I can’t wait to meet and be with more people that get it.  I hope to soak in the confidence, experience and advice they can give me.  This year I want to take time for me, stand up for me, and become a better me.

respect

 

 

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  1. I didn’t advocate for myself very well until after my kids were grown and gone. Thinking back I wonder if it was because I had little energy left to include myself, I was too focused on everyone else? Or did I develop more attitude about it as I got older, caring less about being normal and just wanting to hear? Or was it practice little by little building up to me now? Maybe a combination of it all.

  2. Advocating for myself with people I know and who have known me for years is so much harder, for some reason, than advocating for myself with people I don’t know that cross my path every day. I’m highly successful in my everyday life at telling people what I want and need in order to participate and be included, but not so much in my private life. I’m working on this this year with my family and friends. Good luck to you, Sara! Recognizing the areas where we could do better is the half the battle. ~~Michele

  3. Another point… the biggest improvement I’ve made in my life (see comment above, I’m still lacking with family and friends) is taking control by informing. I don’t necessarily have a set thing I tell people, but I do say in almost every instance what a person needs to know about me and my hearing loss in order to accommodate me, and I ask for what I need. It’s so simple, I don’t know why I didn’t begin this behavior years ago? Possibly because we are taught to be considerate of others and that makes us not want to “inconvenience” someone with the extra work it takes to communicate with us?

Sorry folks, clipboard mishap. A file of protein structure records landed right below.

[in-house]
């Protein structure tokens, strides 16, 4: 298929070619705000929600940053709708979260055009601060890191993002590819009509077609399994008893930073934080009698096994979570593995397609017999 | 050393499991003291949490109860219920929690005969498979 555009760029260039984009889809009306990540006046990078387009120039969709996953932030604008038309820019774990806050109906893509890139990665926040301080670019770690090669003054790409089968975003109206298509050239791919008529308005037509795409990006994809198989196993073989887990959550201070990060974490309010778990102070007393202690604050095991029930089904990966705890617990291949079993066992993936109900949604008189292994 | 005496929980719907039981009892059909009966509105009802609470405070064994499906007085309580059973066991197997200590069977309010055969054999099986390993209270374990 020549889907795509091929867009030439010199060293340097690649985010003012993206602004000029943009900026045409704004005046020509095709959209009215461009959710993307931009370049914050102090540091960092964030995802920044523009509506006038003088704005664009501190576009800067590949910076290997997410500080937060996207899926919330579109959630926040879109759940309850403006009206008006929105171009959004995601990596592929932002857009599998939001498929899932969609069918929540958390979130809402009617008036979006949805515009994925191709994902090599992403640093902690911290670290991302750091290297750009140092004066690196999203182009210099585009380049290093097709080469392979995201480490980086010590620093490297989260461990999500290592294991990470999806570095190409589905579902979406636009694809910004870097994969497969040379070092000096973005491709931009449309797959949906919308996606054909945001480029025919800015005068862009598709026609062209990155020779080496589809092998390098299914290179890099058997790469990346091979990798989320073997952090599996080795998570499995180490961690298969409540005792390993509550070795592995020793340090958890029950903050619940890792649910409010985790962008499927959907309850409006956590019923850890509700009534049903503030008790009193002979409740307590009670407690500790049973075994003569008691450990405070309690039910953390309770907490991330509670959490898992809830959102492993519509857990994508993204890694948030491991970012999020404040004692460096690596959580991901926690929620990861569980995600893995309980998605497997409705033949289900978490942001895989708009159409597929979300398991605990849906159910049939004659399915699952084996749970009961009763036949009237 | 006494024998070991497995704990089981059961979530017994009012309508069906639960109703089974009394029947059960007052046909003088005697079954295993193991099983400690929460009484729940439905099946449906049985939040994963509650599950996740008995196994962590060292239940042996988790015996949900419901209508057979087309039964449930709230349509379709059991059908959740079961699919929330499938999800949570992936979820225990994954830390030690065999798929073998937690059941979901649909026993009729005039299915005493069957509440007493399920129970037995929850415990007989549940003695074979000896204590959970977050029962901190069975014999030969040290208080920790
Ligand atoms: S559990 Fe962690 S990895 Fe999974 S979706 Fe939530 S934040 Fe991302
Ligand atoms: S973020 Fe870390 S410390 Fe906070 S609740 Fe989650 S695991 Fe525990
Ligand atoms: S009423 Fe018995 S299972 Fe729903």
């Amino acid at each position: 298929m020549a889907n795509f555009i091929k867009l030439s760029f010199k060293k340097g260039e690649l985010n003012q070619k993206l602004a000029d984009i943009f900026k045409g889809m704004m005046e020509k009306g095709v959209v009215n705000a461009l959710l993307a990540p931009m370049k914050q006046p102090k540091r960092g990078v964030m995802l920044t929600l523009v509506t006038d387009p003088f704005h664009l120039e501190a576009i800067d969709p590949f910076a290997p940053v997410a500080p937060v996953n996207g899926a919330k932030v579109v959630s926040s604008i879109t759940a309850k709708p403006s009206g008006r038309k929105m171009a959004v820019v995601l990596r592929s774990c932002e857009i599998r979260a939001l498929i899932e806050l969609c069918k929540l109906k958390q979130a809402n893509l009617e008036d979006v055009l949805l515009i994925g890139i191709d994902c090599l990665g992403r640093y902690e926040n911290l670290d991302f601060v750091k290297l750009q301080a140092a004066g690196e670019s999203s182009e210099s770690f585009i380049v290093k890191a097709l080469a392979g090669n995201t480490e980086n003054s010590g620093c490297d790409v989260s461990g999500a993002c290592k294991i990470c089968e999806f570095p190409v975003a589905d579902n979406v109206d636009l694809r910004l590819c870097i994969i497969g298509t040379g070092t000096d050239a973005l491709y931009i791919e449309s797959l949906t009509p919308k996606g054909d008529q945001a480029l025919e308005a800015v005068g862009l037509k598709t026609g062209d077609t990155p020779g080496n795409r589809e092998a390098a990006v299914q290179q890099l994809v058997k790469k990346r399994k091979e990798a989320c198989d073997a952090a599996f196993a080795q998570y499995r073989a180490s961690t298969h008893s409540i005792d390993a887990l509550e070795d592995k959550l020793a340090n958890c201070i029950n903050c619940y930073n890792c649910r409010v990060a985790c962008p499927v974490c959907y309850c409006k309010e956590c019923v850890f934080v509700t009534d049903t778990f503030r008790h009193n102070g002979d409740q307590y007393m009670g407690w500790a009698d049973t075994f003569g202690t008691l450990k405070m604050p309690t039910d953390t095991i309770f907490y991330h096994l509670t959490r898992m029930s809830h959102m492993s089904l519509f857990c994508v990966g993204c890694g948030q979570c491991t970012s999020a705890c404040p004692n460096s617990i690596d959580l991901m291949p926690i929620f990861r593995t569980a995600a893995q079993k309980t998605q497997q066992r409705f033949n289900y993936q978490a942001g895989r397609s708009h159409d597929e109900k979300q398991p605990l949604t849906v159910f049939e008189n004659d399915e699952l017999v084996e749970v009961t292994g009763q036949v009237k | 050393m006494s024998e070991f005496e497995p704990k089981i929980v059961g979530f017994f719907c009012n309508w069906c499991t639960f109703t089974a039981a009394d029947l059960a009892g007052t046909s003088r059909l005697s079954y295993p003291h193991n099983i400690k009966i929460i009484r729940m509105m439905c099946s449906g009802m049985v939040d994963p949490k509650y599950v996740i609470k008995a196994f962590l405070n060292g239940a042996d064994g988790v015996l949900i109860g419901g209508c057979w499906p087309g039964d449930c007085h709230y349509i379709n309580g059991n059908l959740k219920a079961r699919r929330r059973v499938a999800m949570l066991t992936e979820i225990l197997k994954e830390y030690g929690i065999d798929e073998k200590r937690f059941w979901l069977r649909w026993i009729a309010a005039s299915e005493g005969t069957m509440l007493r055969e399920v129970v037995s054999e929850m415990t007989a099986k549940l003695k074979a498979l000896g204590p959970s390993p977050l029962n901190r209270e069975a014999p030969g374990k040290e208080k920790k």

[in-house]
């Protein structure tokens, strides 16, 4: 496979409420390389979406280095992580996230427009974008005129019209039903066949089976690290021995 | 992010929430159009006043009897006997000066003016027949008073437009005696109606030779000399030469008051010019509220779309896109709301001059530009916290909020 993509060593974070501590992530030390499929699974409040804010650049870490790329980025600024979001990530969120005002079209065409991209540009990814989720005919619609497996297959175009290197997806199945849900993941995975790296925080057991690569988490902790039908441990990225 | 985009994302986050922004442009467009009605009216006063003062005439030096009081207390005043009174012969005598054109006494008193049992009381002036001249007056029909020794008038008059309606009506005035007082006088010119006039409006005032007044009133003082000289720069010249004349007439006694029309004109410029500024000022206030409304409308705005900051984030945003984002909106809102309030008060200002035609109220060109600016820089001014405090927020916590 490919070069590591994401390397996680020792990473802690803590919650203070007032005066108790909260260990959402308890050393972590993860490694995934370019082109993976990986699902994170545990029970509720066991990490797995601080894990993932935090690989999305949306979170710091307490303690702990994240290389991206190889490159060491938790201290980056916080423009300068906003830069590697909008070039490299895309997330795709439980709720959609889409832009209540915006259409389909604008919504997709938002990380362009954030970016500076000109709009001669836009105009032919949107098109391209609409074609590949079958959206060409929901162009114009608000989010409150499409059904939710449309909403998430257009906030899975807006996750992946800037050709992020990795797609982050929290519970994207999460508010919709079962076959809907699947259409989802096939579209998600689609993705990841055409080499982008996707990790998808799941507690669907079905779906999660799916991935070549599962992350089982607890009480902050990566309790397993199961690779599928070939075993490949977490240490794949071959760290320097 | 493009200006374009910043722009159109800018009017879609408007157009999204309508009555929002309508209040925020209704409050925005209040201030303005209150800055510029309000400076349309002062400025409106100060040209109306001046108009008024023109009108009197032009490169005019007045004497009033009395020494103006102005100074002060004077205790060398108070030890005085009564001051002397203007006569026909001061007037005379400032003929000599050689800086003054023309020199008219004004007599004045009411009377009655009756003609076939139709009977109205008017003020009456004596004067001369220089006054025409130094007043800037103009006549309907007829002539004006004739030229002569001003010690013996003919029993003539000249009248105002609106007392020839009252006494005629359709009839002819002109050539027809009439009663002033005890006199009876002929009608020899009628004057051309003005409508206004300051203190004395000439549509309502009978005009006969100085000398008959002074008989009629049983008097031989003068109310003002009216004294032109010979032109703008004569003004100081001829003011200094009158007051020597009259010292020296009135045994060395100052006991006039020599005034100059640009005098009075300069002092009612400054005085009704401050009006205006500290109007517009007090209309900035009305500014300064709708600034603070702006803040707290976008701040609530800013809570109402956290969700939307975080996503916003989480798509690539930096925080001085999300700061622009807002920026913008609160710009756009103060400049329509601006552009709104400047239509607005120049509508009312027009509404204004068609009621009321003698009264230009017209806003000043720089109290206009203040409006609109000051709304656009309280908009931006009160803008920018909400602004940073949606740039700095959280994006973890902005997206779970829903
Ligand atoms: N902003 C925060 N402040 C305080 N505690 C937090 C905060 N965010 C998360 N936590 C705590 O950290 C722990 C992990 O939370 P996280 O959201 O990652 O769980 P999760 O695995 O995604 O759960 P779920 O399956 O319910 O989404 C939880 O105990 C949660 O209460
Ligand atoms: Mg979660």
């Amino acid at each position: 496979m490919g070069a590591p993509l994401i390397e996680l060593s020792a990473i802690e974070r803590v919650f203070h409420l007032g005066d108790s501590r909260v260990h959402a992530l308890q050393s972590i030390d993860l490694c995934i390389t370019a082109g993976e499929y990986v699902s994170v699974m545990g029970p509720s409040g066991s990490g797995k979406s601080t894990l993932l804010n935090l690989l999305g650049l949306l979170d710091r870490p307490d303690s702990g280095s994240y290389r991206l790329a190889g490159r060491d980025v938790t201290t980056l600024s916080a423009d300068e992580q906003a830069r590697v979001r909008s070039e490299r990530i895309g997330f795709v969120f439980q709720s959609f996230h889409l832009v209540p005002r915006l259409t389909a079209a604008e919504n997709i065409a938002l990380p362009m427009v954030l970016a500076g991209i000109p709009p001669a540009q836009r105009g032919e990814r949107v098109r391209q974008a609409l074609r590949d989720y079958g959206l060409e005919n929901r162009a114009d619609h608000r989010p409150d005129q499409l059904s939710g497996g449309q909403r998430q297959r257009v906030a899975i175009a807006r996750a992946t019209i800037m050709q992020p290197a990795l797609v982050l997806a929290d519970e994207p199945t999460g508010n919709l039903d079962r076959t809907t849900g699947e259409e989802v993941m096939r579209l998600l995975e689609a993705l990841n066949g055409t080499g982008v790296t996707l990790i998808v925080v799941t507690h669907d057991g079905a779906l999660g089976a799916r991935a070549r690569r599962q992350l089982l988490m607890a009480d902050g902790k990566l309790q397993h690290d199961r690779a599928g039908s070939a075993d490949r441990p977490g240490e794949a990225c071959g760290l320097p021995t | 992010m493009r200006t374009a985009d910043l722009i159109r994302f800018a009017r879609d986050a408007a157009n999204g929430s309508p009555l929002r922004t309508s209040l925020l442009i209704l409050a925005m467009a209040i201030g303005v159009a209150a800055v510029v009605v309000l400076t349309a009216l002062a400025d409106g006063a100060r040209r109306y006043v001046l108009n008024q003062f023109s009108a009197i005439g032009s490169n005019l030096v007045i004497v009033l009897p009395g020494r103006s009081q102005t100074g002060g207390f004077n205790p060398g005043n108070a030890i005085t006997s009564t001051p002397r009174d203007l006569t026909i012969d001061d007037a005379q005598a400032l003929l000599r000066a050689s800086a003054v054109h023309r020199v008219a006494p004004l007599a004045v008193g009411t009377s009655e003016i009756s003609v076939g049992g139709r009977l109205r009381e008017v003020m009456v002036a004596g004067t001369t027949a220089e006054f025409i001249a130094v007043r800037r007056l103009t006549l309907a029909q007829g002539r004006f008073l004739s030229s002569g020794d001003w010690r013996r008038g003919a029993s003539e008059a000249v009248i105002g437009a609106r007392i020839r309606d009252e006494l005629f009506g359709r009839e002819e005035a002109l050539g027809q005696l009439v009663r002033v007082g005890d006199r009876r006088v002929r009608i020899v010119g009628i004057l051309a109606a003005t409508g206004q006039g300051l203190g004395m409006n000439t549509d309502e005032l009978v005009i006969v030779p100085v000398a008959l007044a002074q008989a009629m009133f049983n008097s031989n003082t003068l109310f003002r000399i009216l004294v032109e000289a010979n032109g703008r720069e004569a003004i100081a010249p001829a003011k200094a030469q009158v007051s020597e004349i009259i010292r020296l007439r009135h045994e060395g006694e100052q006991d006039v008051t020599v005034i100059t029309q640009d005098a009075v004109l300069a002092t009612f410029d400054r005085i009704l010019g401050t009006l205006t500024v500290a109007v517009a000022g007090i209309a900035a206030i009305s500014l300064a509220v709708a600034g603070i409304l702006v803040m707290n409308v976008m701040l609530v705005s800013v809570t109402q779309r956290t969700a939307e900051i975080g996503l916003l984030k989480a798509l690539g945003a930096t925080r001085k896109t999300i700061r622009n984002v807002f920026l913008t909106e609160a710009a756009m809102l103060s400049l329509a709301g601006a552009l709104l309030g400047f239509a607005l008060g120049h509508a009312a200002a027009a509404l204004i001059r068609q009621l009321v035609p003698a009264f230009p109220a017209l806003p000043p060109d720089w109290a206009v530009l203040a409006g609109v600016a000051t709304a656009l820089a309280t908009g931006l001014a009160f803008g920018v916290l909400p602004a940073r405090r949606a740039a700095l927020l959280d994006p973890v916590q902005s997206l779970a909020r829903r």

Example of what works for me: At the grocery store check out, “Hi, I read lips, so when I’m I’m unloading my cart or digging in my purse I’m not going to hear you if you say something.”

    This very direct approach and my taking charge from the get-go means I’m going to have a very smooth experience at the check out, which wasn’t the case for years.

    Now if I could just translate this technique to family/friend/group situations I think I’d spend less time being silent and going to the kitchen to be busy so I don’t have to hear (something I do subconsciously). ~~Michele